ceive much of the credit for the project even if the second researcher makes major contributions. Similarly, when an established researcher initiates a project, that individual may receive more credit than a beginning researcher who spends much of his or her time working on the project. When a beginning researcher makes an intellectual contribution to a project, that contribution deserves to be recognized, including when the work is undertaken independently of the laboratory’s principal investigator. Established researchers are well aware of the importance of credit in science where traditions expect them to be generous in their allocation of credit to beginning researchers.

Sometimes a name is included in a list of authors even though that person had little or nothing to do with the content of a paper. Including “honorary,” “guest,” or “gift” authors dilutes the credit due the people who actually did the work, inflates the credentials of the added authors, and makes the proper attribution of credit more difficult. Journals, the administrators of research institutions, and researchers should all work to avoid this practice. Similarly, ghost authorship,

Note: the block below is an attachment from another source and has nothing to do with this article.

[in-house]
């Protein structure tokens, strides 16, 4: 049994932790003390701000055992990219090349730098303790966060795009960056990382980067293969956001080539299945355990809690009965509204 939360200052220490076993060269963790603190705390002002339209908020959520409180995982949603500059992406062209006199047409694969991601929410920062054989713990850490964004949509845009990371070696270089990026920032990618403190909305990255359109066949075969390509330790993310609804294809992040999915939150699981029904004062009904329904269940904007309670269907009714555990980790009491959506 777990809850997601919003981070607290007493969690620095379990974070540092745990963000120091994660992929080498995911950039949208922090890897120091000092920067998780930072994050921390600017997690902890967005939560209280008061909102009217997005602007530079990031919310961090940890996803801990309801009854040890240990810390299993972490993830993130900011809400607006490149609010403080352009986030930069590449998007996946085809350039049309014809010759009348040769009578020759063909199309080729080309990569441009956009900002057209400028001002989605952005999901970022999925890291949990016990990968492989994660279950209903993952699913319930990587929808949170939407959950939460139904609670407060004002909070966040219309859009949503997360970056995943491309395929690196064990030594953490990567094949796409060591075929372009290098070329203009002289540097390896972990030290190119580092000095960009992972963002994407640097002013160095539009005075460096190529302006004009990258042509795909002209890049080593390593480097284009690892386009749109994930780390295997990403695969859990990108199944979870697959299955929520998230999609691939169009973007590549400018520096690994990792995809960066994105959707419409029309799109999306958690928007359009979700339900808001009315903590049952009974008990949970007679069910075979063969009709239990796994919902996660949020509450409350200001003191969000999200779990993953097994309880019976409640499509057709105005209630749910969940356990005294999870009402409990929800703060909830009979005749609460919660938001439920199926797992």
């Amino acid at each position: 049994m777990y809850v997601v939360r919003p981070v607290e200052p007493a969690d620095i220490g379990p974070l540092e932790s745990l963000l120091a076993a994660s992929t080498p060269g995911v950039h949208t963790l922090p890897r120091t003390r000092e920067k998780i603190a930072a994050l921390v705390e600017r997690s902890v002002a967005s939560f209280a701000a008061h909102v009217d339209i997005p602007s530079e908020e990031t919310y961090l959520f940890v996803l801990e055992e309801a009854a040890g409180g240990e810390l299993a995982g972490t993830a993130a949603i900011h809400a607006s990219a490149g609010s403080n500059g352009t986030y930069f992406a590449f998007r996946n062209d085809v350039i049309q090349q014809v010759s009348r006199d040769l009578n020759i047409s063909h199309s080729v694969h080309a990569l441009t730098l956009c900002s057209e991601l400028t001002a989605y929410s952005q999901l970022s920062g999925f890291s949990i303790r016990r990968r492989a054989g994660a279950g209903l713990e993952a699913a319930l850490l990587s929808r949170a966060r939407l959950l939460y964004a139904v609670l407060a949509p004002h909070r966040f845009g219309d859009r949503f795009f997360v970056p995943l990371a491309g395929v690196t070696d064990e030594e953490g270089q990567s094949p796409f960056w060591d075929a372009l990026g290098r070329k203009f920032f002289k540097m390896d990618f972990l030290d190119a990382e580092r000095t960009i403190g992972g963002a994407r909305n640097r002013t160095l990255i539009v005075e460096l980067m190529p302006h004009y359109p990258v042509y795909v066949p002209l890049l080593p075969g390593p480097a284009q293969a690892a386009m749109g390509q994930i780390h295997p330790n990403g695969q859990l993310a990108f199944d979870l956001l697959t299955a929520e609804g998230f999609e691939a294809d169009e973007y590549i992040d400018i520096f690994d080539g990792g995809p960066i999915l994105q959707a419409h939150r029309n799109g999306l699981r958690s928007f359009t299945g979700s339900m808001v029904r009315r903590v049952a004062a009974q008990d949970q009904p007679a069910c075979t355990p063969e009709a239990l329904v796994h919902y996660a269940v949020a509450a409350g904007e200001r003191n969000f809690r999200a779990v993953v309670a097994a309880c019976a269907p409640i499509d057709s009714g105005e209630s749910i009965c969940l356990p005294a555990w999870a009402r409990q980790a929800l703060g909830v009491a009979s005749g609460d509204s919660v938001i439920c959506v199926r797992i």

Who Gets Credit?

Robert has been working in a large engineering company for three years following his postdoctoral fellowship. Using computer simulations, he has developed a method to constrain the turbulent mixing that occurs near the walls of a tokomak fusion reactor. He has written a paper for Physical Review and has submitted it to the head of his research group for review. The head of the group says that the paper is fine but that, as the supervisor of the research, he needs to be included as an author of the paper. Yet Robert knows that his supervisor did not make any direct intellectual contribution to the paper.

  1. How should Robert respond to his supervisor’s demand to be an honorary author?

  2. What ways might be possible to appeal the decision within the company?

  3. What other resources exist that Robert can use in dealing with this issue?

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